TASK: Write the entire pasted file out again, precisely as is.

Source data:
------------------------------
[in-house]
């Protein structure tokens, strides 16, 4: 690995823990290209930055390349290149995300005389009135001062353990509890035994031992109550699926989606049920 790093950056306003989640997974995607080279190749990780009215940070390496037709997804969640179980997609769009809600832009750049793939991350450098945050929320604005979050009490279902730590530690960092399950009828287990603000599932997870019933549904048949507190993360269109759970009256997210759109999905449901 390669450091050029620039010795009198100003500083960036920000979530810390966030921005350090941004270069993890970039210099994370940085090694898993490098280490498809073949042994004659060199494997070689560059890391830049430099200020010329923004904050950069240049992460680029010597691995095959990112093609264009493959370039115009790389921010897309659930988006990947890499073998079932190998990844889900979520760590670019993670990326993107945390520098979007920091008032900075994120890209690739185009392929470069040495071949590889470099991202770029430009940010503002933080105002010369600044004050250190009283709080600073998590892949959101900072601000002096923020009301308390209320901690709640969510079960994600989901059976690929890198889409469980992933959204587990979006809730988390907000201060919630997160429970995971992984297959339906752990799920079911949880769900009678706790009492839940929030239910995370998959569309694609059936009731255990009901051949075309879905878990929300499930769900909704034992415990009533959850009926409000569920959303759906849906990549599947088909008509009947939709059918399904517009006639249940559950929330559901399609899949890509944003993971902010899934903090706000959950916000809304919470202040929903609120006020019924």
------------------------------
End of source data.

[in-house]
């Protein structure tokens, strides 16, 4: 690995823990290209930055390349290149995300005389009135001062353990509890035994031992109550699926989606049920 790093950056306003989640997974995607080279190749990780009215940070390496037709997804969640179980997609769009809600832009750049793939991350450098945050929320604005979050009490279902730590530690960092399950009828287990603000599932997870019933549904048949507190993360269109759970009256997210759109999905449901 390669450091050029620039010795009198100003500083960036920000979530810390966030921005350090941004270069993890970039210099994370940085090694898993490098280490498809073949042994004659060199494997070689560059890391830049430099200020010329923004904050950069240049992460680029010597691995095959990112093609264009493959370039115009790389921010897309659930988006990947890499073998079932190998990844889900979520760590670019993670990326993107945390520098979007920091008032900075994120890209690739185009392929470069040495071949590889470099991202770029430009940010503002933080105002010369600044004050250190009283709080600073998590892949959101900072601000002096923020009301308390209320901690709640969510079960994600989901059976690929890198889409469980992933959204587990979006809730988390907000201060919630997160429970995971992984297959339906752990799920079911949880769900009678706790009492839940929030239910995370998959569309694609059936009731255990009901051949075309879905878990929300499930769900909704034992415990009533959850009926409000569920959303759906849906990549599947088909008509009947939709059918399904517009006639249940559950929330559901399609899949890509944003993971902010899934903090706000959950916000809304919470202040929903609120006020019924």